A Bruin Abroad: Reading week reflections
When a friend invited me to go to Prague, Czech Republic with her for Reading Week (spring break), I immediately said yes. Now, to be honest, I had no idea what was even in Prague. But it was cheap, someplace new, and sure to be an adventure.
So early one Sunday morning – like 4 o’clock early – we left our dorm and headed towards the unknown. After a bus and a train to the airport in London, a two-hour flight to Prague, and then another bus, train, and tram ride, we reached our hotel. We left our stuff and headed back out.
I knew Prague would be different than any other place that I’ve been, but I didn’t know how so initially.
As we wandered around the Old Square and the Charles Bridge, I noticed several people on their hands and knees on sidewalks, or in corners between buildings. My initial thought was that these people were doing one of the five daily prayers that practicing Muslims do. I’ve walked past people in larger cities doing that, so I just quietly walked past and kept on my journey.
But as the days past, I began noticing more and more people on their hands and knees at all hours of the day. Then I noticed that each of these people had a hat or a bucket next to them, with just a few coins in the bottom. It hit me that all of these people that I had seen were beggars.
I was instantly struck by this. After all, in Nashville, most people just pull out their guitar and place the case open and strum away for a few dollars. But for someone to be on their hands and knees, physically submitting themselves in hopes to be given a few cents – that was completely foreign.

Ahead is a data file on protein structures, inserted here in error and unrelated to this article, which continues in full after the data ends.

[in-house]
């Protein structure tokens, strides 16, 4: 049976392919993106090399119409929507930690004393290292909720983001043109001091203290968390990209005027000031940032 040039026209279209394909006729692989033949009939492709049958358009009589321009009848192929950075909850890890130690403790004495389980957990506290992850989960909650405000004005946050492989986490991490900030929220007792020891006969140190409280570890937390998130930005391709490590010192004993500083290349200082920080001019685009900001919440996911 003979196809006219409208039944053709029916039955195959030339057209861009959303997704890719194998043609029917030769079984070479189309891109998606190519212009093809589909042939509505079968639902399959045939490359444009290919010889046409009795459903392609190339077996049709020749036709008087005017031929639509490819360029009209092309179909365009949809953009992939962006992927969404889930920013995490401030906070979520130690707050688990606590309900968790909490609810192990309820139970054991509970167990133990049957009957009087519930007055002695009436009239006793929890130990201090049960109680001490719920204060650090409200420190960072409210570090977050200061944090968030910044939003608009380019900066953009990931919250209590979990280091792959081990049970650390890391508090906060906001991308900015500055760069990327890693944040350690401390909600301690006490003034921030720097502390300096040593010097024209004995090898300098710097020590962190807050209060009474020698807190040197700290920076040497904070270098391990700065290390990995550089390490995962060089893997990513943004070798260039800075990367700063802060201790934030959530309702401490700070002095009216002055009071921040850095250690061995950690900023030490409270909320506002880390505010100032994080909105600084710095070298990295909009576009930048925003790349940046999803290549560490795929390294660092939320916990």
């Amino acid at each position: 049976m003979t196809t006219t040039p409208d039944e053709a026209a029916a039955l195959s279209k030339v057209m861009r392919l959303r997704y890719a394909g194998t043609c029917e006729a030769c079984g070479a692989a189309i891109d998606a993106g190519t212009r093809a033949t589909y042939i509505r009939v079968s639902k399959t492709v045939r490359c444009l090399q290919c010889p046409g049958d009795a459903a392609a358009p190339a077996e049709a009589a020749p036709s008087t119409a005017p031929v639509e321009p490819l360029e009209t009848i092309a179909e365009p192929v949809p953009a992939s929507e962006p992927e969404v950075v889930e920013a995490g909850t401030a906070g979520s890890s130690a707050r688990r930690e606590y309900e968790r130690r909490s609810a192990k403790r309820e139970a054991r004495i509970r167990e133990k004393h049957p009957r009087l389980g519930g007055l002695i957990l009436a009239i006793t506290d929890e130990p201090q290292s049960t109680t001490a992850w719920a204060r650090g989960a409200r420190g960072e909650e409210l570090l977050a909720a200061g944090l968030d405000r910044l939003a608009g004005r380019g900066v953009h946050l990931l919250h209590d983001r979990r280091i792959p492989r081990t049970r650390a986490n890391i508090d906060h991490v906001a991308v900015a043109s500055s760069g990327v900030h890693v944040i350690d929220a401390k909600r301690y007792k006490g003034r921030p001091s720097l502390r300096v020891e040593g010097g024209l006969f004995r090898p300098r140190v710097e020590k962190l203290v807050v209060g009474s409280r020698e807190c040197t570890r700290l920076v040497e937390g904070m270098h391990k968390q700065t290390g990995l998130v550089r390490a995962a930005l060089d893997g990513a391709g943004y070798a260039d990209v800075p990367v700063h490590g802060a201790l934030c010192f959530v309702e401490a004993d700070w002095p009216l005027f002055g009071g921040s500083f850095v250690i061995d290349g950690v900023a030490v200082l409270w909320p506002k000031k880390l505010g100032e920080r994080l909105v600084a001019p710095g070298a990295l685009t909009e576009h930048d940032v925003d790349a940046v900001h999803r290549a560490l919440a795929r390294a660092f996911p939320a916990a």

After I returned home to London, I still couldn’t shake these images from my mind. I kept thinking why these people would be on their hands and knees. I concluded that perhaps this position was just a cultural thing.
About a week after I got back to London, I was on Skype with a friend from Nashville, telling her the story. She was quiet for a moment. “Do you think it is a pride thing?” she said. “Like, maybe they are so ashamed of having to beg, that they hide their faces away from people.”
After we finished our conversation, I could not stop thinking about what she said. Was it related to pride? Are people so ashamed of having to ask for help that they’ll do anything to not be recognized?
I tried to place myself in that situation. If I found myself with no money and no legal way to get it, would I be able to go out and ask for it? My conclusion, it takes an awful lot of courage to ask for help from random strangers who would sooner keep walking and save their five dollars for a venti-triple-shot-macchiato-latte-thing.
So maybe they hide their faces because they’re ashamed. But I think they could still be some of the most courageous people of all.